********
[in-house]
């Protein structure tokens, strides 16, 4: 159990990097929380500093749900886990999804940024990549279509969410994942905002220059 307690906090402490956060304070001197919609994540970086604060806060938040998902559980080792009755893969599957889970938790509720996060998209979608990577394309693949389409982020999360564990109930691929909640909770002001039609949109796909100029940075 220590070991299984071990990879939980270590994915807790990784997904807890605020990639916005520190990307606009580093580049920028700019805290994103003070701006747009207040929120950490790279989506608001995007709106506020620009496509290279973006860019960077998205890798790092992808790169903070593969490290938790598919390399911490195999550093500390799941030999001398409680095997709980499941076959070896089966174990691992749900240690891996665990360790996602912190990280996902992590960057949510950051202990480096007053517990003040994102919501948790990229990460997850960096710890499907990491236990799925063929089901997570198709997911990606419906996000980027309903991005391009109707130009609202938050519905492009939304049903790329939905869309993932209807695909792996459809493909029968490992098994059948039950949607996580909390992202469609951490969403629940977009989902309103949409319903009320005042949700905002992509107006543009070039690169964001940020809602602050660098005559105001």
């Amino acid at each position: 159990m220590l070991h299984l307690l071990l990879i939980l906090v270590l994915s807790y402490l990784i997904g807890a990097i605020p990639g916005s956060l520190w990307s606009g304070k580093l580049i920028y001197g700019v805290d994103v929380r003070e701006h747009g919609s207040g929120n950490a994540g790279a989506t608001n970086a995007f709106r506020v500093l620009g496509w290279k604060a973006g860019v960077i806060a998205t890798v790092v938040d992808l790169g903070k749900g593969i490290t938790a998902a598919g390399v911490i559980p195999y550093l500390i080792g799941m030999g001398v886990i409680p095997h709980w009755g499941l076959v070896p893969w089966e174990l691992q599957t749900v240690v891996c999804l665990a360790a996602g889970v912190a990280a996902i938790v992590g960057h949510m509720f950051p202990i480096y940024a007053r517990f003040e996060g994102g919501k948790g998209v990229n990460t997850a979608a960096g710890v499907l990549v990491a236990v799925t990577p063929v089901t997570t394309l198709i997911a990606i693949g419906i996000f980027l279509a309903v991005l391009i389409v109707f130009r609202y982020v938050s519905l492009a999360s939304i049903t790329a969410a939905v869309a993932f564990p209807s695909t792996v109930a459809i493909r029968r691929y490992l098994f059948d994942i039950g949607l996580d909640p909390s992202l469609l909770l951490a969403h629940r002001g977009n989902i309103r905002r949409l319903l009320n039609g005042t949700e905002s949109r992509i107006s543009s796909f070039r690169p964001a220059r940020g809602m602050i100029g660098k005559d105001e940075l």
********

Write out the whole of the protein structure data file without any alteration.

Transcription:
[in-house]
């Protein structure tokens, strides 16, 4: 159990990097929380500093749900886990999804940024990549279509969410994942905002220059 307690906090402490956060304070001197919609994540970086604060806060938040998902559980080792009755893969599957889970938790509720996060998209979608990577394309693949389409982020999360564990109930691929909640909770002001039609949109796909100029940075 220590070991299984071990990879939980270590994915807790990784997904807890605020990639916005520190990307606009580093580049920028700019805290994103003070701006747009207040929120950490790279989506608001995007709106506020620009496509290279973006860019960077998205890798790092992808790169903070593969490290938790598919390399911490195999550093500390799941030999001398409680095997709980499941076959070896089966174990691992749900240690891996665990360790996602912190990280996902992590960057949510950051202990480096007053517990003040994102919501948790990229990460997850960096710890499907990491236990799925063929089901997570198709997911990606419906996000980027309903991005391009109707130009609202938050519905492009939304049903790329939905869309993932209807695909792996459809493909029968490992098994059948039950949607996580909390992202469609951490969403629940977009989902309103949409319903009320005042949700905002992509107006543009070039690169964001940020809602602050660098005559105001």
């Amino acid at each position: 159990m220590l070991h299984l307690l071990l990879i939980l906090v270590l994915s807790y402490l990784i997904g807890a990097i605020p990639g916005s956060l520190w990307s606009g304070k580093l580049i920028y001197g700019v805290d994103v929380r003070e701006h747009g919609s207040g929120n950490a994540g790279a989506t608001n970086a995007f709106r506020v500093l620009g496509w290279k604060a973006g860019v960077i806060a998205t890798v790092v938040d992808l790169g903070k749900g593969i490290t938790a998902a598919g390399v911490i559980p195999y550093l500390i080792g799941m030999g001398v886990i409680p095997h709980w009755g499941l076959v070896p893969w089966e174990l691992q599957t749900v240690v891996c999804l665990a360790a996602g889970v912190a990280a996902i938790v992590g960057h949510m509720f950051p202990i480096y940024a007053r517990f003040e996060g994102g919501k948790g998209v990229n990460t997850a979608a960096g710890v499907l990549v990491a236990v799925t990577p063929v089901t997570t394309l198709i997911a990606i693949g419906i996000f980027l279509a309903v991005l391009i389409v109707f130009r609202y982020v938050s519905l492009a999360s939304i049903t790329a969410a939905v869309a993932f564990p209807s695909t792996v109930a459809i493909r029968r691929y490992l098994f059948d994942i039950g949607l996580d909640p909390s992202l469609l909770l951490a969403h629940r002001g977009n989902i309103r905002r949409l319903l009320n039609g005042t949700e905002s949109r992509i107006s543009s796909f070039r690169p964001a220059r940020g809602m602050i100029g660098k005559d105001e940075l």